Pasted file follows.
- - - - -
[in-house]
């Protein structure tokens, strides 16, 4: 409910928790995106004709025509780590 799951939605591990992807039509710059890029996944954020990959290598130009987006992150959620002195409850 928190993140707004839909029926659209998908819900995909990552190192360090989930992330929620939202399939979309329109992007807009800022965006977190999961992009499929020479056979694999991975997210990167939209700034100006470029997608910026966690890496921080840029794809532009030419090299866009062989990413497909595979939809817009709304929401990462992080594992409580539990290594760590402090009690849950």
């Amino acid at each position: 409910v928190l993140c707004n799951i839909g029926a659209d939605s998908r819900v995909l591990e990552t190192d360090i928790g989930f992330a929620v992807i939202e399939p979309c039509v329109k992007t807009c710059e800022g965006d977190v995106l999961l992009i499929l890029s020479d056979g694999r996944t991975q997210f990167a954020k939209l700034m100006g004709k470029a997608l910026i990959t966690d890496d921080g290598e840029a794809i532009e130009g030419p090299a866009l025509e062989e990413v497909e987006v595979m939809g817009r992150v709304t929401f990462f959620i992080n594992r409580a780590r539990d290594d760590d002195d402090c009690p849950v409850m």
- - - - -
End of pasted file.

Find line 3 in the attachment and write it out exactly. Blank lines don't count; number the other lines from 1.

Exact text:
């Amino acid at each position: 409910v928190l993140c707004n799951i839909g029926a659209d939605s998908r819900v995909l591990e990552t190192d360090i928790g989930f992330a929620v992807i939202e399939p979309c039509v329109k992007t807009c710059e800022g965006d977190v995106l999961l992009i499929l890029s020479d056979g694999r996944t991975q997210f990167a954020k939209l700034m100006g004709k470029a997608l910026i990959t966690d890496d921080g290598e840029a794809i532009e130009g030419p090299a866009l025509e062989e990413v497909e987006v595979m939809g817009r992150v709304t929401f990462f959620i992080n594992r409580a780590r539990d290594d760590d002195d402090c009690p849950v409850m």